The flavor of a vine-ripened tomato midwinter makes all the work to grow them worthwhile. Dedicate a sunny window for planting successive tomato crops indoors to keep the harvest coming year-round. Grow patio or dwarf tomato plants in large containers and supplement the light with fluorescent bulbs as needed. Maintain the temperature between 65 and 75 degrees for ideal growth.
Plant tomatoes in a 12-inch or larger pot with good drainage. Place a piece of screen in the bottom to hold in the soil and fill the pot 3/4 with a mixture of equal parts potting soil, peat moss, perlite and organic compost. Mix in a slow-release tomato-formula fertilizer.
Look for healthy, compact tomato plants with a strong trunk and well-developed roots. Small determinant varieties do best for indoor growing. Plant the tomato approximately one inch deeper than it originally grew. Firm the soil around it and give water until water comes out the hole in the bottom.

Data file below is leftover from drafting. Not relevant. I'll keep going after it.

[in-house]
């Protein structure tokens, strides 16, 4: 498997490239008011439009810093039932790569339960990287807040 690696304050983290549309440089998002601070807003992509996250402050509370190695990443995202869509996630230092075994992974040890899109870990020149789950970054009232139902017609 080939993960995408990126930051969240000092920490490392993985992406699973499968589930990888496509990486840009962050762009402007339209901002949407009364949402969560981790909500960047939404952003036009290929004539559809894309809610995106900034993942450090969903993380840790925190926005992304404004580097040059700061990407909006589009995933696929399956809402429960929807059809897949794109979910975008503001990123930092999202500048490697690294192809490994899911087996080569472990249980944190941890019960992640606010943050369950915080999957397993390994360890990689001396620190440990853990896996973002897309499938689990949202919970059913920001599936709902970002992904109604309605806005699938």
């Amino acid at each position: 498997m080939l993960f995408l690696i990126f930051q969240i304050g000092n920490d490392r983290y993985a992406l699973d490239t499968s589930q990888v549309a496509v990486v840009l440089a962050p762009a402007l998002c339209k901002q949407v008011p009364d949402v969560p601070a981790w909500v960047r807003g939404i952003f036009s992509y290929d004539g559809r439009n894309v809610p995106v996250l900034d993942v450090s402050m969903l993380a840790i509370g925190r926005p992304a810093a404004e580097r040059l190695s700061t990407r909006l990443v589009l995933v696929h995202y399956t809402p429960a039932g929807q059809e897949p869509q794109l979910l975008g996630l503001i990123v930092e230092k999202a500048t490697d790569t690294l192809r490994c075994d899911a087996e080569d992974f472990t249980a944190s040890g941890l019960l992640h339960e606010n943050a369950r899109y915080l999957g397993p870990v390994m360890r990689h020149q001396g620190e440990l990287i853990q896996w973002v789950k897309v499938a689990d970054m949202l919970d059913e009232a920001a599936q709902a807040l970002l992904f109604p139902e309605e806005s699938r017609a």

Place the container in a sunny window. Supplement the light if needed with a grow light or a compact fluorescent light in a shoplight fixture. Adjust the light so that it is four to six inches from the leaves. Warm the bulb, then place your hand at leaf height to make sure it is not too hot.
Leave the grow light on for 16 hours per day when the plants are young. Decrease the light to 12 hours per day to trigger flowering.
Check the soil moisture daily and water as needed to keep the soil moist, but not wet.
Turn the plant every other day to maintain even growth. The plant will naturally turn toward the light. Adjust the light height as the plants grow, keeping it four to six inches above the top of the plant.
Use a fan or air-conditioner as needed to maintain the temperature when using many lights.
Hand-pollinate the flowers by shaking the flower stems every other day.
Fertilize with a water-soluble tomato formula every two weeks, beginning when the fruits begin to appear.
Allow the tomatoes to ripen on the vine. Pick when fully ripe.